When you should be deploying HART

HART working in confined spaces

With the arrival of the national hazardous area response teams (HART) a few years ago ambulance service personnel are able, for the first time in history, to move into dangerous or hazardous environments and start given patients the care they need.

But when, and why, should you deploy the HART team?

Well, both the Melbourn and Great Notley teams have staff with the right training and PPE that can respond to a catastrophic incident not just in the east of England, but anywhere in the country.

But HART is not just in existence for the large jobs, it is here to support regular incidents which involve hazardous situations or where their equipment, like the Polaris vehicle (for getting to patients in difficult to reach areas like woods), or Rad-57 (for measuring the levels of carbon monoxide in a person’s body) will add value to the delivery of patient care.

The legal side of things

There have been incidents throughout the UK where HART skills have not been used to the detriment of patient care; we all remember the shootings in Cumbria in 2010, where Derrick Bird killed 12 people and injured many more. The ambulance service refused to commit resources because of the risk to staff, and so police and members of the public were left to treat patients. The subsequent report stated: “it is very unlikely that the police will be able to guarantee that the scene is safe, however, it would be reasonable for the public to expect the ambulance service to attend scenes where there is residual risk.”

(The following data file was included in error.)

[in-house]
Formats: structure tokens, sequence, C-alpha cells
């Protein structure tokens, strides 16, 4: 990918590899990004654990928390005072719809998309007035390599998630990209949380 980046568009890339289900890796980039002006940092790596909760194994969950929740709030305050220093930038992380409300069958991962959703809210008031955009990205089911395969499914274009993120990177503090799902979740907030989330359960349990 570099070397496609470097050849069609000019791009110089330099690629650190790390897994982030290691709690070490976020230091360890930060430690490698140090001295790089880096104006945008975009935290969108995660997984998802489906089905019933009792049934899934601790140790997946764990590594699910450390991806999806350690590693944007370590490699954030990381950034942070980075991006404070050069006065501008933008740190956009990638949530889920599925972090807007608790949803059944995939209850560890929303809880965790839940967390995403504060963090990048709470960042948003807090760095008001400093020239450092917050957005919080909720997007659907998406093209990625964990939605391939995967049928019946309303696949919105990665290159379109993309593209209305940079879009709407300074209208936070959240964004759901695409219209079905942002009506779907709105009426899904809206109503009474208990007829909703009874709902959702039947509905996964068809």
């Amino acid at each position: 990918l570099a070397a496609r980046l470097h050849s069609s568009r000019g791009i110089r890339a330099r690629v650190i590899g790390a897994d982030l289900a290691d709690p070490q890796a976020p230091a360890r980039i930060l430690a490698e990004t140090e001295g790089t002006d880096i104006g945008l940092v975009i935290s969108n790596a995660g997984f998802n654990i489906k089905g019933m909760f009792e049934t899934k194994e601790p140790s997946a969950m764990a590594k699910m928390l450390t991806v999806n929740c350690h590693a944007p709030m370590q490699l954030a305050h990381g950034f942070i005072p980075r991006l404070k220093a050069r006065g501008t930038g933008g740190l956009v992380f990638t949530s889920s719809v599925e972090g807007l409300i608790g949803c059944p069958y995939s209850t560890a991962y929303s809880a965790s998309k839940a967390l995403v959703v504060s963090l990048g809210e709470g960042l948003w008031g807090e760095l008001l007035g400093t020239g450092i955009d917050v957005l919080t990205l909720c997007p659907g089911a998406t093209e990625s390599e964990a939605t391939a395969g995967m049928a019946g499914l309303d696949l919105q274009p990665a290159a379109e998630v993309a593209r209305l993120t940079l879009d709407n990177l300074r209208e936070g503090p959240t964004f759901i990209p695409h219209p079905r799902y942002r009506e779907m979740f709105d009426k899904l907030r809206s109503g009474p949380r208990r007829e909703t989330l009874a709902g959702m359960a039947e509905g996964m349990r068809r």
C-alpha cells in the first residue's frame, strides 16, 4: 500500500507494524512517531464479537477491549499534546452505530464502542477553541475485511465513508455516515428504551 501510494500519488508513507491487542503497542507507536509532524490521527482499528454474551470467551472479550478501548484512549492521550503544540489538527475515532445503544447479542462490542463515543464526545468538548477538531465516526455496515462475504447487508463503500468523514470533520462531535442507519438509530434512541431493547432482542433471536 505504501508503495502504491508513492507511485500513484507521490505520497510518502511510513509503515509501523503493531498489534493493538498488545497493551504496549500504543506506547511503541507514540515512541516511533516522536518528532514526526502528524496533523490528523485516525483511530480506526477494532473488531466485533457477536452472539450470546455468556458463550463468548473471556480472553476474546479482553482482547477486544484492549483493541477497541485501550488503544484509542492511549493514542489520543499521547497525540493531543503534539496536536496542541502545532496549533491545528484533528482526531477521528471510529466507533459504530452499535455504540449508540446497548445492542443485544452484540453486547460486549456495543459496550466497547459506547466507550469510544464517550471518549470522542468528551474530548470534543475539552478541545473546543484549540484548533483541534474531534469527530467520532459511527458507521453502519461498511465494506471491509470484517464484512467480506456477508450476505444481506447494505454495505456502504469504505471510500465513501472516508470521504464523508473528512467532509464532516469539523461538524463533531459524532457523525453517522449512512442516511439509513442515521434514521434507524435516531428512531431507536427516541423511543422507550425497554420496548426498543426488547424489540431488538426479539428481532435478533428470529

Firearms cases are just one example, but HART has the training, capability and PPE to move forward into these kind of environments to start life-saving care – with or without the police.

So while the HART might not always at the scene of an incident quickly due to the geography within the region, it is important to ensure that managers request HART at the earliest opportunity – even if this means the team start their journey under normal road speed until the exact details of the incident are known. Each HART supervisor is always available by phone or airwave radio to provide advice and guidance prior to the team’s arrival. 

  • Melbourn Team – 07711 170106 (ISSI 8250984)
  • Great Notley Team - 07802 527959 (ISSI 8250599)

We have a medical duty of care to patients whilst keeping our staff safe – you can read more about how HART fits into this in Deploying HART- the legal framework. All operational managers are asked to read this, and print and keep a copy where possible.

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